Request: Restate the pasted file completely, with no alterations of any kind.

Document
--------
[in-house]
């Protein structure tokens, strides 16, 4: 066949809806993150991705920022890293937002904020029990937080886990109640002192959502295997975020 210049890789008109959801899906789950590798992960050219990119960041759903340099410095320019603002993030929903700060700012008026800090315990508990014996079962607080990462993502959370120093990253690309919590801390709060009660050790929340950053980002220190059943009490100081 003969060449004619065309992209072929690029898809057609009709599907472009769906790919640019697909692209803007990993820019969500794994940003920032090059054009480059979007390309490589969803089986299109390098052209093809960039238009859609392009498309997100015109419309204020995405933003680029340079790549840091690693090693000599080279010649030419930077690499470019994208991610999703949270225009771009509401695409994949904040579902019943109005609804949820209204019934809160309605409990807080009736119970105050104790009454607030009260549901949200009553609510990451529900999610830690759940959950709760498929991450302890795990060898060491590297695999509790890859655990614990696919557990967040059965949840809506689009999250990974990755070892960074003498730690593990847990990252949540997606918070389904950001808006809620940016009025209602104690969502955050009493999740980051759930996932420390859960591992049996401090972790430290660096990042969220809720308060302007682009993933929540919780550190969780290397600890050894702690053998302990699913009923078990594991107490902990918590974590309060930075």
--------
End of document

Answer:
[in-house]
């Protein structure tokens, strides 16, 4: 066949809806993150991705920022890293937002904020029990937080886990109640002192959502295997975020 210049890789008109959801899906789950590798992960050219990119960041759903340099410095320019603002993030929903700060700012008026800090315990508990014996079962607080990462993502959370120093990253690309919590801390709060009660050790929340950053980002220190059943009490100081 003969060449004619065309992209072929690029898809057609009709599907472009769906790919640019697909692209803007990993820019969500794994940003920032090059054009480059979007390309490589969803089986299109390098052209093809960039238009859609392009498309997100015109419309204020995405933003680029340079790549840091690693090693000599080279010649030419930077690499470019994208991610999703949270225009771009509401695409994949904040579902019943109005609804949820209204019934809160309605409990807080009736119970105050104790009454607030009260549901949200009553609510990451529900999610830690759940959950709760498929991450302890795990060898060491590297695999509790890859655990614990696919557990967040059965949840809506689009999250990974990755070892960074003498730690593990847990990252949540997606918070389904950001808006809620940016009025209602104690969502955050009493999740980051759930996932420390859960591992049996401090972790430290660096990042969220809720308060302007682009993933929540919780550190969780290397600890050894702690053998302990699913009923078990594991107490902990918590974590309060930075």